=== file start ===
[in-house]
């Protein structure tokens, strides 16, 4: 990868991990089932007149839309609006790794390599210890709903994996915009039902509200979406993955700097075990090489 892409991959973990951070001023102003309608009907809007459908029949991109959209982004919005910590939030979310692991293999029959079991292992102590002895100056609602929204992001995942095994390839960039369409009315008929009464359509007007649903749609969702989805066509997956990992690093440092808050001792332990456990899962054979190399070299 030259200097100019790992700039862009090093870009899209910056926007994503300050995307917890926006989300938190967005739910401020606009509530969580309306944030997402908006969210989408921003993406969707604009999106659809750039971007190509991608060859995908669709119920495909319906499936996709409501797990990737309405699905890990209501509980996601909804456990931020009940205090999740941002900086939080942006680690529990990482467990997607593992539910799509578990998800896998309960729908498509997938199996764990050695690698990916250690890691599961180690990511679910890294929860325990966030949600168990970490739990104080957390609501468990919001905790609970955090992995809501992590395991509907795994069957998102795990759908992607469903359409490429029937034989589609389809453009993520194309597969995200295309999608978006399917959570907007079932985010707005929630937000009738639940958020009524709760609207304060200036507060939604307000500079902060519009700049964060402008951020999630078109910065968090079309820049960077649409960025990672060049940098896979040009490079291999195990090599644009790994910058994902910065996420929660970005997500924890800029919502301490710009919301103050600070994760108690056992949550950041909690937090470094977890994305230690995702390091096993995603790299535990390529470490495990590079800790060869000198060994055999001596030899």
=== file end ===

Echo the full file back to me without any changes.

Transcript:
[in-house]
């Protein structure tokens, strides 16, 4: 990868991990089932007149839309609006790794390599210890709903994996915009039902509200979406993955700097075990090489 892409991959973990951070001023102003309608009907809007459908029949991109959209982004919005910590939030979310692991293999029959079991292992102590002895100056609602929204992001995942095994390839960039369409009315008929009464359509007007649903749609969702989805066509997956990992690093440092808050001792332990456990899962054979190399070299 030259200097100019790992700039862009090093870009899209910056926007994503300050995307917890926006989300938190967005739910401020606009509530969580309306944030997402908006969210989408921003993406969707604009999106659809750039971007190509991608060859995908669709119920495909319906499936996709409501797990990737309405699905890990209501509980996601909804456990931020009940205090999740941002900086939080942006680690529990990482467990997607593992539910799509578990998800896998309960729908498509997938199996764990050695690698990916250690890691599961180690990511679910890294929860325990966030949600168990970490739990104080957390609501468990919001905790609970955090992995809501992590395991509907795994069957998102795990759908992607469903359409490429029937034989589609389809453009993520194309597969995200295309999608978006399917959570907007079932985010707005929630937000009738639940958020009524709760609207304060200036507060939604307000500079902060519009700049964060402008951020999630078109910065968090079309820049960077649409960025990672060049940098896979040009490079291999195990090599644009790994910058994902910065996420929660970005997500924890800029919502301490710009919301103050600070994760108690056992949550950041909690937090470094977890994305230690995702390091096993995603790299535990390529470490495990590079800790060869000198060994055999001596030899």